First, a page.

Bangladesh doctor says he was transferred to rural clinic after criticizing cricketer

Mashrafe Mortaza. (AFP)
Updated 01 July 2019
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Bangladesh doctor says he was transferred to rural clinic after criticizing cricketer

  • Bengali daily Manabjamin said the transfer was a consequence of Karim’s “disrespectful” Facebook remark against Mashrafe, who enjoys enormous popularity in cricket-mad Bangladesh

DHAKA: A top Bangladesh paediatric doctor said Sunday he had been transferred to a remote rural clinic after criticizing the country’s cricket captain on social media.
Rezaul Karim, a child cancer specialist, was posted to the southeastern district of Rangamati weeks after criticizing skipper Mashrafe Mortaza on Facebook.
“I have been transferred to Rangamati Medical College which doesn’t have any cancer treatment facilities. This seems to me an unnatural process,” he told AFP.
Mohsin Uddin, a deputy secretary of the country’s health ministry who signed the transfer order, said it was “only an administrative decision,” and rejected any suggestion it was a punishment.
A social media row started after Mashrafe, the country’s most popular sportsman and a member of parliament for the ruling party, visited a state-run hospital in his rural constituency and became infuriated when he found several doctors absent.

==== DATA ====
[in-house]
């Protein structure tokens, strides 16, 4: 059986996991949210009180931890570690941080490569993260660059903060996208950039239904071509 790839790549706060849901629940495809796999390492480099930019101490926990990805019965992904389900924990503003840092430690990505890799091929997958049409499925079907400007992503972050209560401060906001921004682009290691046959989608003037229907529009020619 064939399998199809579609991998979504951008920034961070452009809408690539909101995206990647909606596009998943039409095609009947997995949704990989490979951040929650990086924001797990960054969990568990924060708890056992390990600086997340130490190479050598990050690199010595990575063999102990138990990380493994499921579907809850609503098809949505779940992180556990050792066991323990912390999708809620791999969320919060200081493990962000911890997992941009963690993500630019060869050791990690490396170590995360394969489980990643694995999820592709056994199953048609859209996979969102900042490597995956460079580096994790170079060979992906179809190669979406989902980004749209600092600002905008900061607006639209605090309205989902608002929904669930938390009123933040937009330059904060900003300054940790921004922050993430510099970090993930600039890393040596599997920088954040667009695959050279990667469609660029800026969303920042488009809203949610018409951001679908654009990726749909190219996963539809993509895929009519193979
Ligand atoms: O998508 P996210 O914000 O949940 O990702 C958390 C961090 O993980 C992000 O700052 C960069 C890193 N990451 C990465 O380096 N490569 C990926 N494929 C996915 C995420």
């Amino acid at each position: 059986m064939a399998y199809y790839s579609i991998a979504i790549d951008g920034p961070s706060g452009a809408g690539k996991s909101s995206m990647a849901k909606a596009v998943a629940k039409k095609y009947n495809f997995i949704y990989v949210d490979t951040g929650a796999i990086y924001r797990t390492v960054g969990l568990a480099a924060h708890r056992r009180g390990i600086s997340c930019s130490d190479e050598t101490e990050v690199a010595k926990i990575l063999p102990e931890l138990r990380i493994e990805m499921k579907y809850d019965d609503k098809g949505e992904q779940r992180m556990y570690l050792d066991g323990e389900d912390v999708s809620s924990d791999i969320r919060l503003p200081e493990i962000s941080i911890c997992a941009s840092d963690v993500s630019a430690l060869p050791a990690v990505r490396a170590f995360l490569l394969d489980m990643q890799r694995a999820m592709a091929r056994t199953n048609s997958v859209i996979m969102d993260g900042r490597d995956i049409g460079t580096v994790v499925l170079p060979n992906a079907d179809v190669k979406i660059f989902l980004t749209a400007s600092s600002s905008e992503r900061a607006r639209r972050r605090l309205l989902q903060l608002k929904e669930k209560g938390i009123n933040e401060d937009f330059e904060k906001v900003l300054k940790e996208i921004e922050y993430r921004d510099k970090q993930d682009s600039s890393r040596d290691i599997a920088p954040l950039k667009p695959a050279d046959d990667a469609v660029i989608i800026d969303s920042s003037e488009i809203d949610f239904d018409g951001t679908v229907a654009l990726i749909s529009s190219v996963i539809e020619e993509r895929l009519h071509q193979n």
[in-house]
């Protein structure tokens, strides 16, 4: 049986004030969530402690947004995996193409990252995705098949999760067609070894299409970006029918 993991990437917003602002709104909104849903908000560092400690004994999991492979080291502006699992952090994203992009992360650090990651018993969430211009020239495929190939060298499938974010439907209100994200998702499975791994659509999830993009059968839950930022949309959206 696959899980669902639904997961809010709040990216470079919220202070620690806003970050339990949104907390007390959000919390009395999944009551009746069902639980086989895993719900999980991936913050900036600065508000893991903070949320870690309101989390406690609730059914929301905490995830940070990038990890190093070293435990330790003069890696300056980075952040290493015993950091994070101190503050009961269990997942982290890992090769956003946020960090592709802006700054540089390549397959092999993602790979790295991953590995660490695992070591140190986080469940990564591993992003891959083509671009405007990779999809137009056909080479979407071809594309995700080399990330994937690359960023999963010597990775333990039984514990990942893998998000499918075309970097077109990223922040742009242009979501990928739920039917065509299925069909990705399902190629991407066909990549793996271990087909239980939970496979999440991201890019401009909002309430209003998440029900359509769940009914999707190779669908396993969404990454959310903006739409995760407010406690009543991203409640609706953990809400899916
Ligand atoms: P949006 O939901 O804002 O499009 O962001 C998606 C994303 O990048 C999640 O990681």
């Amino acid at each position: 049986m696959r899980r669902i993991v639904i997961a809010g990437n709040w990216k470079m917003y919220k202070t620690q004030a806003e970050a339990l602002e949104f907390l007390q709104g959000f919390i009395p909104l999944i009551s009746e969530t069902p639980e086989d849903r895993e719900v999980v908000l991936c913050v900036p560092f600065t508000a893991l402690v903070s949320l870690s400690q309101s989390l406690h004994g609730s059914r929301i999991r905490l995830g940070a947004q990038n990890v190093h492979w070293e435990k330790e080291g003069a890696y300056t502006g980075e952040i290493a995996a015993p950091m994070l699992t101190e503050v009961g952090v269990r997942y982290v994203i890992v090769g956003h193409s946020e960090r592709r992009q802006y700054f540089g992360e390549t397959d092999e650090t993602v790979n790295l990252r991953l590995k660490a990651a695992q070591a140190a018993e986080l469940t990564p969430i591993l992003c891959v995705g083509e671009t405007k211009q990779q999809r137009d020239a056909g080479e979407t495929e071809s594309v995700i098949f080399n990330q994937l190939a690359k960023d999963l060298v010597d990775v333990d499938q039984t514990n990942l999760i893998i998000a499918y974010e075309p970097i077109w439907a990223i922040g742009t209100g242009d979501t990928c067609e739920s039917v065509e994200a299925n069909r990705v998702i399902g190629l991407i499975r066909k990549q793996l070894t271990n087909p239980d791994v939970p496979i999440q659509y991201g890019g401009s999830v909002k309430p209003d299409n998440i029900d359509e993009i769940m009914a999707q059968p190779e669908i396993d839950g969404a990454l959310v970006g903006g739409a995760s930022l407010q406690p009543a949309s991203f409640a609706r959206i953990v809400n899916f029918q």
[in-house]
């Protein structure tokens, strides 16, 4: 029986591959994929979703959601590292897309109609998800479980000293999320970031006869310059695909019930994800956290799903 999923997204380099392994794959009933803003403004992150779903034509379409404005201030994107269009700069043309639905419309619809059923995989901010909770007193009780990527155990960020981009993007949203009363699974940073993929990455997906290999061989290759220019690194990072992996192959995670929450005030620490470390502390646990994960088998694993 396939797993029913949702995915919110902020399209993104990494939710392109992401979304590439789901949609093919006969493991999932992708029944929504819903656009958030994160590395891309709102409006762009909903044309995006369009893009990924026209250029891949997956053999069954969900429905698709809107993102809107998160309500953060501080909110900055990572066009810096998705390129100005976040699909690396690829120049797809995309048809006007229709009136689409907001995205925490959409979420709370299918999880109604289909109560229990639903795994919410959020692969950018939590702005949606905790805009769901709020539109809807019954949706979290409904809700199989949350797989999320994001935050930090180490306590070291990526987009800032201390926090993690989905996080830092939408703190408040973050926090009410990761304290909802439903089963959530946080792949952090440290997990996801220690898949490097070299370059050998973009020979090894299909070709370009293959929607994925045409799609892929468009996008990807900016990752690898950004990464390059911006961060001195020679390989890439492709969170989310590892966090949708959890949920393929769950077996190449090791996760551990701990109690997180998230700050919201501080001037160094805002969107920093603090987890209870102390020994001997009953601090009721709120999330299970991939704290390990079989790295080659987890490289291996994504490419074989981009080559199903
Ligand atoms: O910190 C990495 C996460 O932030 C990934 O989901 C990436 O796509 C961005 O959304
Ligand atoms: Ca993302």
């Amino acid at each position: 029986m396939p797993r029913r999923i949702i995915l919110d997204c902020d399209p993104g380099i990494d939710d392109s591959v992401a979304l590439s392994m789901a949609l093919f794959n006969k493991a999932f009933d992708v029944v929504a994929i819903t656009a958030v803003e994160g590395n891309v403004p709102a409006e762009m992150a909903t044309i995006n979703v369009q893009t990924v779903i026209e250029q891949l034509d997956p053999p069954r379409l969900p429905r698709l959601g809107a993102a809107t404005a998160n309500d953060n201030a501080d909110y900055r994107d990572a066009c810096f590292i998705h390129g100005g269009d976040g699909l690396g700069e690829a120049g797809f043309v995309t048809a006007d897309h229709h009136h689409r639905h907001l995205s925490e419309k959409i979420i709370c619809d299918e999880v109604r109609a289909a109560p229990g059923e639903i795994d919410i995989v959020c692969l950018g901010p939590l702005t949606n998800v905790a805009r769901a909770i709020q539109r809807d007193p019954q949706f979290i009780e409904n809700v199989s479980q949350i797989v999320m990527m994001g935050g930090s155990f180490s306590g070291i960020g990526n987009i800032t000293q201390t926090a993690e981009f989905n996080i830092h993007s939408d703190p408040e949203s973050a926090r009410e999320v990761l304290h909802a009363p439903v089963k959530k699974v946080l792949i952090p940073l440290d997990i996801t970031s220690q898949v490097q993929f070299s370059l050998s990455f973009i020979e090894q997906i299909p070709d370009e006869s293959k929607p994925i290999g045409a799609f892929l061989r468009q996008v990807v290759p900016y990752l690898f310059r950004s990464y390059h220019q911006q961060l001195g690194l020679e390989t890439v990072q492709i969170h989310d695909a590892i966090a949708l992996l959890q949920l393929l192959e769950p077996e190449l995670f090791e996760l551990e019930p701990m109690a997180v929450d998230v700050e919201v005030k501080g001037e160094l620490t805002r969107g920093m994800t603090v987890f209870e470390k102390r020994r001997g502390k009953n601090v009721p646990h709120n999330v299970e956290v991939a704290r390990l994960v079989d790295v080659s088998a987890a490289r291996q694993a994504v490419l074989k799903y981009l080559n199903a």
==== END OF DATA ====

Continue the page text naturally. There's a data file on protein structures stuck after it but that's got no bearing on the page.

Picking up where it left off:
A video of Mashrafe criticizing one senior doctor by telephone went viral on social media.
Karim said he was one of six doctors served notice by the country’s health ministry after writing a Facebook post criticizing Mashrafe for “taking pleasure in bowling Bangladeshi doctors.”
Two months later he was ordered to remote Rangamati, where a low-intensity tribal insurgency has simmered for decades.
Karim’s sudden transfer from a cancer facility in Chittagong — where he was treating over 100 young patients — has also grabbed local media headlines.
Bengali daily Manabjamin said the transfer was a consequence of Karim’s “disrespectful” Facebook remark against Mashrafe, who enjoys enormous popularity in cricket-mad Bangladesh.
Mashrafe is currently in England taking part in the World Cup.
Mashrafe hails from the southwestern Narail district, where his charity Narail Express — also the fast bowler’s nickname — has donated ambulances to hospitals and rice seed to farmers.
Turning to politics after retirement is not unusual for South Asian cricketers, but Mashrafe is still playing, captains Bangladesh in the one-day format of the game, and intends to lead the team even after the World Cup.


Why ‘Gone With the Wind’ eclipses both ‘Avengers’ and ‘Avatar’

Updated 22 July 2019
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Why ‘Gone With the Wind’ eclipses both ‘Avengers’ and ‘Avatar’

  • The $402 million taken in by “Gone with the Wind” after its 1939 release places it in a paltry 285th position in raw dollar terms
  • That compares to $2.7902 billion for “Avengers: Endgame,” which this weekend just squeaked past the “Avatar” total of $2.7897

NEW YORK: Even as Disney confirmed Sunday that “Avengers: Endgame” had become the top-grossing movie ever, film historians noted that “Gone With the Wind” still has a strong case for being the most successful film of all time.